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< White Stork (Ciconia ciconia)

Steppe Eagle (Aquila nipalensis)


Scientific classification:

Kingdom: Animalia
Phylum: Chordata
Subphylum: Vertebrata
Class: Aves
Order: Accipitriformes
Family: Accipitridae
Genus: Aquila
Species: Aquila nipalensis

Description

The Steppe eagle is a relatively large and handsome bird of prey belonging to the genus Aquila. The species is divided in two subspecies: Aquila nipalensis nipalensis and Aquila nipalensis orientalis which slightly differ in coloration and size. In general Aquila nipalensis nipalensis is darker and larger. Usually Steppe eagles achieve a body-length between 60 and 81 centimeters and a wingspan between 165 and 214 centimeters. The weight ranges between 2, 4 to 3, 8 kilogram and the female birds are slightly larger and heavier than their male con-species. The plumage is brown to dark brown and on the back of the head are sometimes yellow spots. Flight feathers and tail are blackish. Often the birds have a lighter or even white bond at the wings. The eyes are brown and the hooked tip is dark gray but in the beginning the bill is bright yellow colored. The tail is short and wedge-shaped. Immature young birds are less contrasted and often have a white spot on the neck. In an age of 3 – 4 years a Steppe eagle gets the adult plumage and reaches sexual maturity. In wild the lifespan reaches 30 years in captivity Steppe eagles can reach over 40 years.

Range and Habitat

The original distribution area of the Steppe eagle ranged from Eastern Europe to Central Asia (Tibet, Manchuria) and the East Asian Mongolia. But in Europe the species is now only found in Russia north and north-west of the Caspian Sea. Formerly Steppe eagles also nested in Moldova, Romania and Ukraine but it is long extinct in those countries. Outside of Europe the species is found in the steppes of central Asia eastwards to Mongolia, eastern Kazakhstan, Tibet and northeastern China. In autumn the eagles migrate to their winter territories. Most European birds and those from western Asia spend the winter in eastern and southern Africa. Some also spend the winter on the Arabian Peninsula. Birds from farther east spend the winter in India and neighboring countries.

As the name indicates the Steppe eagle prefers open and dry landscapes as semi-deserts, savannahs and grass steppes. The birds are living up to a height of 3000 meter, but can overcome heights up to 7900 meters. An average home territory comprises between 30 and 50 square kilometers but sometimes even encompass more than 100 square kilometers.

As Steppe eagles are living in areas with very few trees they often build their nests on the ground, the slope of a hill and also on bushes and power poles.

Diet

To find food the Steppe eagle flies over its territory. When it discovers prey it rushes down and kills it on the ground with its powerful claws. Prey comprises predominately small mammals, especially gophers, but also small birds, insects and reptiles. The also feed on fresh carrion or steal prey from other animals. The Steppe eagle has a crop in the throat which allows it to store food before it is moved to the stomach or regurgitated in order to feed its offspring.

Behavior

Steppe eagles are migratory birds. In their breeding territories they are specialized on hunting gophers. During winter the eagles migrate to southern regions as India and Near East. Old birds start their flight to the breeding sites in the middle of February while young birds start around one month later.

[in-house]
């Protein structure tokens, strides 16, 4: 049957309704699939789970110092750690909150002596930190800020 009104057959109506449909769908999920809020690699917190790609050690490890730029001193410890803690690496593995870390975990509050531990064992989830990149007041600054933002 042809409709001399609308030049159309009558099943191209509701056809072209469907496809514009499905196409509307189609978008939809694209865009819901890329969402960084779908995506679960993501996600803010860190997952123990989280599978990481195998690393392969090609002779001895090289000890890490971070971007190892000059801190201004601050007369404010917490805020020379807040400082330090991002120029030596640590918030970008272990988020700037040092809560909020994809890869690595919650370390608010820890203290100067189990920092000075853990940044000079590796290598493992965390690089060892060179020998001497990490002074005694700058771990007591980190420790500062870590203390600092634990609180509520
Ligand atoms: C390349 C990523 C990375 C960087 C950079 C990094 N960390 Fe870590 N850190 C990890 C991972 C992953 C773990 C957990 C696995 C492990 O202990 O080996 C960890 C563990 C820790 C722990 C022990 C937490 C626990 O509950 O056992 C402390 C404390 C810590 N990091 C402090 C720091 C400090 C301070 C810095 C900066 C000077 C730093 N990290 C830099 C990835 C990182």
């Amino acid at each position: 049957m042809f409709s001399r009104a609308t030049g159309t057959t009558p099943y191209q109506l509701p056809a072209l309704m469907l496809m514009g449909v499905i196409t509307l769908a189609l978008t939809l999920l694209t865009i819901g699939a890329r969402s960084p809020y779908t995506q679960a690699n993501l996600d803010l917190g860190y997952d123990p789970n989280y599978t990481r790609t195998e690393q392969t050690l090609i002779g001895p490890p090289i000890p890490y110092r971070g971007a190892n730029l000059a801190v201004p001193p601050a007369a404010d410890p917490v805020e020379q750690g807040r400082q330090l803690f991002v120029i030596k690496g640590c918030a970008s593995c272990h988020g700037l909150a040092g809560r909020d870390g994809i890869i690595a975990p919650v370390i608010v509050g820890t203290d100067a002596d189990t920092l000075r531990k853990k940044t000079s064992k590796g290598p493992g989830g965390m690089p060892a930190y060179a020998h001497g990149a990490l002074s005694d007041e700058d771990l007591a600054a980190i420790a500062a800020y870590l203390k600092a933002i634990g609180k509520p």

Remarkable is the velocity that Steppe eagles can achieve during their flight. They can reach up to 60 kilometer per hour and when they dive they fall with a speed up to 300 kilometer per hour. Compared with other birds Steppe eagles spend relatively much time on the ground.

Steppe eagles are very quiet birds and use rarely vocalization for communication, except during the breeding season.

Reproduction

In March the southern breeding places are populated. During April and May breeding takes place. Nests are built by both partners on small elevations as hills, bushes, little trees or even on sandbanks. The nest is a pile of grass or hay. The female lays 1 to 3 white eggs and after an incubation time of 45 days the white-downed chicks hatch. After 60 days the young eagles have their young bird plumage and can leave the nest. The success of reproduction is directly linked with the population number of gophers.

Conversation Status

The species suffers from declining and destruction of natural habitat. The large scale destruction of steppe habitat and conversion of steppes to agricultural land (and the following reduction of prey like gophers) is the major reason for the decline of the Steppe eagle. Especially in western ranges the number of populations is decreasing. However, at the moment the number of individuals is relatively high and the species is not seen as endangered. Therefore it is qualified as Least Concern on the IUCN Red List of Threatened Species.

Eagles in culture

Eagles had always a place in the history of human culture. In antique mythology the eagle was the bird of the Greek god Zeus and a symbol for power and victory. After the lion eagles are the most used animals on coat of arms. In many countries they are the official national animal. Several native American tribes worship eagles as sacred and their feathers and claws were often used in religious ceremonies. Among Native American tribes one can also find whistles made out of the bones of eagles’ wings. These whistles should encourage warriors in battles.

Short Facts

  • The call of the Steppe eagle sounds like a barking crow.

  • The Steppe eagle is the national animal of Egypt.

  • During a dive Steppe eagles can reach a speed of 300 kilometers per hour.